This could be done in small claims court, if the amounts at issue are under the threshold (usually less than $10,000).

Or you could hire a specialized legal malpractice attorney, and pursue the fees in open court with a jury trial.

Making Noise Might Make The Difference

In the end, you don’t know what you can accomplish if don’t ask.

Attorneys thrive on referrals and word of mouth.

They don’t want to have people out there in the world talking badly about them and their services.

They are usually pretty motivated to do whatever they can to keep people out there talking positively about them.

If you have a legitimate reason for demanding a return of your fees (aside from the fact that the case didn’t turn out the way you wanted), then the attorney should be motivated to try and resolve the dispute before it causes trouble for the attorney.

Showing the attorney (in a calm and professional way) that you are aware of the malpractice insurance point of contact, that you have obtained the forms and contact information for the state bar board of ethics and disciplinary action committees, and that you have legitimate evidence that you will use to back up your claims could do a lot to bring the attorney to the table to just pay you your money back so you will go away and leave them alone.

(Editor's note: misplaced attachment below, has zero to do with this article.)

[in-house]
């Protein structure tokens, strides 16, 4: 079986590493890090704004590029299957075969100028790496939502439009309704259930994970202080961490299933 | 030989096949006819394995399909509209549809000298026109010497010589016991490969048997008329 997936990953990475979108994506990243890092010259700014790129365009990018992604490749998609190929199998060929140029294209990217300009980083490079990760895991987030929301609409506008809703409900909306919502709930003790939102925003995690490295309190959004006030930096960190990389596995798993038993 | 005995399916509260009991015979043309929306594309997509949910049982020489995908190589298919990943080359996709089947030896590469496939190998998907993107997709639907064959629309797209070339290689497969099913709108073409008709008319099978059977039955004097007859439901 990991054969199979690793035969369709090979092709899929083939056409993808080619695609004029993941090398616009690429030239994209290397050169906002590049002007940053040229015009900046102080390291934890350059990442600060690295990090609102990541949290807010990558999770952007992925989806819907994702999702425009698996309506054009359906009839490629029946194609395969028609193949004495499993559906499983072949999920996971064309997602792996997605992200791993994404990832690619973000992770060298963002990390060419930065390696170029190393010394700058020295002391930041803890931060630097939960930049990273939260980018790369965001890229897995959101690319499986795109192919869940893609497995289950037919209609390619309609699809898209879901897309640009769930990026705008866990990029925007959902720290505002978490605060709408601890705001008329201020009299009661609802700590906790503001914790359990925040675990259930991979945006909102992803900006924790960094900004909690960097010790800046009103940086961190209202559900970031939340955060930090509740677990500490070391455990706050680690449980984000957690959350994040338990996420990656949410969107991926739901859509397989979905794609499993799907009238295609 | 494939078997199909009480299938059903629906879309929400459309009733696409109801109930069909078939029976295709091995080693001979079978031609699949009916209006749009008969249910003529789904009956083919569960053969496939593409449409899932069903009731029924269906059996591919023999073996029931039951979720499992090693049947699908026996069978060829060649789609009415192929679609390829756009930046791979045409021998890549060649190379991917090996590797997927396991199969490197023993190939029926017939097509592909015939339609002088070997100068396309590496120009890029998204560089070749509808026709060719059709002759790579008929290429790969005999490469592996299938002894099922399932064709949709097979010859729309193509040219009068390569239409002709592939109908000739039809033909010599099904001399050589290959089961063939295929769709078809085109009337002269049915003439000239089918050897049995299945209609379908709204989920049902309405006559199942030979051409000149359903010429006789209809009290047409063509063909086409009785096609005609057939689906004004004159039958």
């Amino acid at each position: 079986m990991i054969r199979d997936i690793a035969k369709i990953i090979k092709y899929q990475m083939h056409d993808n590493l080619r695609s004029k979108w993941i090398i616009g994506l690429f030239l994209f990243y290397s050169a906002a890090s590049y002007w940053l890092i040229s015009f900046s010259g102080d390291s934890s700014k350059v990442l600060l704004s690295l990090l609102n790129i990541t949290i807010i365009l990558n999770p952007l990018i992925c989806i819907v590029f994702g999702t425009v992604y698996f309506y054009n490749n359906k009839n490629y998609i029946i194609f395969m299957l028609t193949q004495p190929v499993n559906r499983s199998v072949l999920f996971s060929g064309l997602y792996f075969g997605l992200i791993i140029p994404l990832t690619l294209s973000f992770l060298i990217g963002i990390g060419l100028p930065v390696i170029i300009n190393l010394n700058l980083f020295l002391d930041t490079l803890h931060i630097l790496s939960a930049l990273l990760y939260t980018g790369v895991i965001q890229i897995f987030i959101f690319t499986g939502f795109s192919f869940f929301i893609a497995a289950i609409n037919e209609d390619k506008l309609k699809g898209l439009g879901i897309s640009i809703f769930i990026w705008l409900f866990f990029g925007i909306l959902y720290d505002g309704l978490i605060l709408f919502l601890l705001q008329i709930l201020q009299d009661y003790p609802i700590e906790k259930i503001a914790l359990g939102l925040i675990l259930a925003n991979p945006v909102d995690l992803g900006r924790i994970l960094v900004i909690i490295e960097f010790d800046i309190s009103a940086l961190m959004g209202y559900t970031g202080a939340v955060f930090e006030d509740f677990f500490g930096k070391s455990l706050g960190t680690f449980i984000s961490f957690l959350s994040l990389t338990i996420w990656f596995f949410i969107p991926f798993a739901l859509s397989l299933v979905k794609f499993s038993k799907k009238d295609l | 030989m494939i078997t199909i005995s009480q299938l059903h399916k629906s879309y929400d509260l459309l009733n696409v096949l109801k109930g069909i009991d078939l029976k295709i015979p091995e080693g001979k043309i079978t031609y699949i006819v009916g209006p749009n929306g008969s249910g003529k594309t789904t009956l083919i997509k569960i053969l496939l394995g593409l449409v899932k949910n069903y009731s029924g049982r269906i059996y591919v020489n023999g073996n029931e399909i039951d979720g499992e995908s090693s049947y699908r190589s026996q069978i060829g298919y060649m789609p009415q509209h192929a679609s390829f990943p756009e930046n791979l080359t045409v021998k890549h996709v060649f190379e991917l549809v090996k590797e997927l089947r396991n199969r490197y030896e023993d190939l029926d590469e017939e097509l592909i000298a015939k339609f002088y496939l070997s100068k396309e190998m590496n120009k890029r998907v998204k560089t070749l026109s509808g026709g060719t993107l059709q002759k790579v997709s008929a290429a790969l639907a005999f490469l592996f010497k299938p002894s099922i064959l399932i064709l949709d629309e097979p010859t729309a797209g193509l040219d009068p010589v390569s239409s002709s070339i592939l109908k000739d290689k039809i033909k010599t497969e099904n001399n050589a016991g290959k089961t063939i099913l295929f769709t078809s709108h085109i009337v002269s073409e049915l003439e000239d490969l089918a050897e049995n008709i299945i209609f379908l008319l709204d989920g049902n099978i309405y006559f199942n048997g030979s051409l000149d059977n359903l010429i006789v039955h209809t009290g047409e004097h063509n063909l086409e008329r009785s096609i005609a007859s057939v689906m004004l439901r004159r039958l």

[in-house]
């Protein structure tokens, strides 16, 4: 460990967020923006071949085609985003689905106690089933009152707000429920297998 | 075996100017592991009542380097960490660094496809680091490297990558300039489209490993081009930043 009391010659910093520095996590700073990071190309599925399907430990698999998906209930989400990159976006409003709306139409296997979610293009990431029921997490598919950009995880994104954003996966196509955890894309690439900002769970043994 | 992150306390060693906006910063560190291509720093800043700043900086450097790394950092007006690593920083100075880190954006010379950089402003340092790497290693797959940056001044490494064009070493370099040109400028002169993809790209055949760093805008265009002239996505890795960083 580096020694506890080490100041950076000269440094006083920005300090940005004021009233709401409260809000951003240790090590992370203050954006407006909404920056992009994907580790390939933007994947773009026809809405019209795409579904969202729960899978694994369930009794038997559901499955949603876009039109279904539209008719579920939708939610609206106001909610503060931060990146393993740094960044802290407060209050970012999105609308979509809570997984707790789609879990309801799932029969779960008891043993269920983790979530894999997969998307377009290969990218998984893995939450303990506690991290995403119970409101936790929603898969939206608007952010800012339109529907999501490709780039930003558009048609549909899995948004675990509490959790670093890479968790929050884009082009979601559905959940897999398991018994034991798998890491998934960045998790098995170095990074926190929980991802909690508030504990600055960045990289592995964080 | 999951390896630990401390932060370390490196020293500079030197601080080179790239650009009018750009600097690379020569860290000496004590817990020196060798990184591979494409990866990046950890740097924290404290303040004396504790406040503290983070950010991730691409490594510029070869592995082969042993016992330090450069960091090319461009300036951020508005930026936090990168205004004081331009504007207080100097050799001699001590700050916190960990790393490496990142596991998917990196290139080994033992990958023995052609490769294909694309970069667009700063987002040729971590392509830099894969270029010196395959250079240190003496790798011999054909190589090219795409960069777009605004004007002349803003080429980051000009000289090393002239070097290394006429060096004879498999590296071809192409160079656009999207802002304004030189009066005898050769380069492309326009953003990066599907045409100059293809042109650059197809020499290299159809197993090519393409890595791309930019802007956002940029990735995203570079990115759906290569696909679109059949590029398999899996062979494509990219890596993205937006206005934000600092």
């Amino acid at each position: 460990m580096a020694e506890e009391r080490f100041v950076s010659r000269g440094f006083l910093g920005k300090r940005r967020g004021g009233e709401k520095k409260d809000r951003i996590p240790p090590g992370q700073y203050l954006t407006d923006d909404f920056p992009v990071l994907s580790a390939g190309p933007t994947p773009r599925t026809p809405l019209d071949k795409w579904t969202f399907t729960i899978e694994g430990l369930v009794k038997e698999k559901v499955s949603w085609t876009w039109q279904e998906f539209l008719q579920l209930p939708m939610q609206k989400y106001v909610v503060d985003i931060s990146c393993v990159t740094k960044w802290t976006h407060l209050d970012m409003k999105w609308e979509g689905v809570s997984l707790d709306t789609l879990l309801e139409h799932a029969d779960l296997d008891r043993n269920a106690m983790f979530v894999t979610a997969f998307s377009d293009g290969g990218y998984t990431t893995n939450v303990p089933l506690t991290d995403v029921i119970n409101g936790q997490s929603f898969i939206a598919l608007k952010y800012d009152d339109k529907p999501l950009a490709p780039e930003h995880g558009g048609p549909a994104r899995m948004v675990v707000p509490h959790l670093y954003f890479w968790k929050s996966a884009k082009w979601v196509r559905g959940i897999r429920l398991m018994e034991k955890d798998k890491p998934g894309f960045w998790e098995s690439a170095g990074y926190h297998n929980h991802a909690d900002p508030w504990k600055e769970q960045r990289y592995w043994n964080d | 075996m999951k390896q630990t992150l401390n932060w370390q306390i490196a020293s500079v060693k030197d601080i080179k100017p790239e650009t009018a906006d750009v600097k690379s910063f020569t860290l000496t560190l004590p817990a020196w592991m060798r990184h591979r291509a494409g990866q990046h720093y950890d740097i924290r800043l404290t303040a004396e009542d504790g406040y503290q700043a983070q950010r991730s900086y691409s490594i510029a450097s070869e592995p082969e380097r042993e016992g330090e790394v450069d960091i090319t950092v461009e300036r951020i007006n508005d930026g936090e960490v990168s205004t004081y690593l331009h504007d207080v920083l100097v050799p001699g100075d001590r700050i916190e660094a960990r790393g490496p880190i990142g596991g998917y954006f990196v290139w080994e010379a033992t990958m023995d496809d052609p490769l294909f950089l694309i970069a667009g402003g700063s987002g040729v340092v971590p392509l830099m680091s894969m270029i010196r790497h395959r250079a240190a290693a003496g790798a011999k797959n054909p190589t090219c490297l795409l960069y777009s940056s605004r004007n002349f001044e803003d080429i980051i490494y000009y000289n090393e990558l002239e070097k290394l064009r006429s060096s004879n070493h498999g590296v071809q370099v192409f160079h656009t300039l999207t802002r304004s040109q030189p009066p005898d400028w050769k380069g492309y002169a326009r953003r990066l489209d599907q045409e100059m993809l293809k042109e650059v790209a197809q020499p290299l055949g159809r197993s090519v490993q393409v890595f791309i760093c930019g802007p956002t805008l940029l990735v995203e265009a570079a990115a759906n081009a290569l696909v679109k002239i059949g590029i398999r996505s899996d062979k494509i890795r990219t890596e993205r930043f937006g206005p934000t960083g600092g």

Unhappy With The Result Isn’t Enough

Just remember, if you want your money back, it needs to be for more than just the case was lost.

The attorney can do everything perfect and right and the case can still go sideways.

If the attorney is a great attorney, worked super hard, did everything right and knows she did everything right, it is pretty unlikely that she’ll entertain your demands for a refund.

If she knows her stuff and knows your claims for malpractice against her will fail, she will probably just hand the case off to her malpractice counsel assisting her and let you do your worst.

When To Contact Legal Malpractice Counsel

If the attorney fees you want refunded are significant (meaning more than a few thousand dollars), it would make sense to do a consult with legal counsel for a consult about the potential malpractice case.

These attorneys should be able to give you an opinion about the chances of prevailing in the case, as well as point you towards resources you can access in order to proceed in your own if it doesn’t make sense to retain counsel.

In the end, you might get the advice to just “move on” and let things be.

And that might help with some piece of mind.

Want to learn more as you get ready to meet with your lawyer for the first time?

Browse our free legal library guides for more information.

You might also like: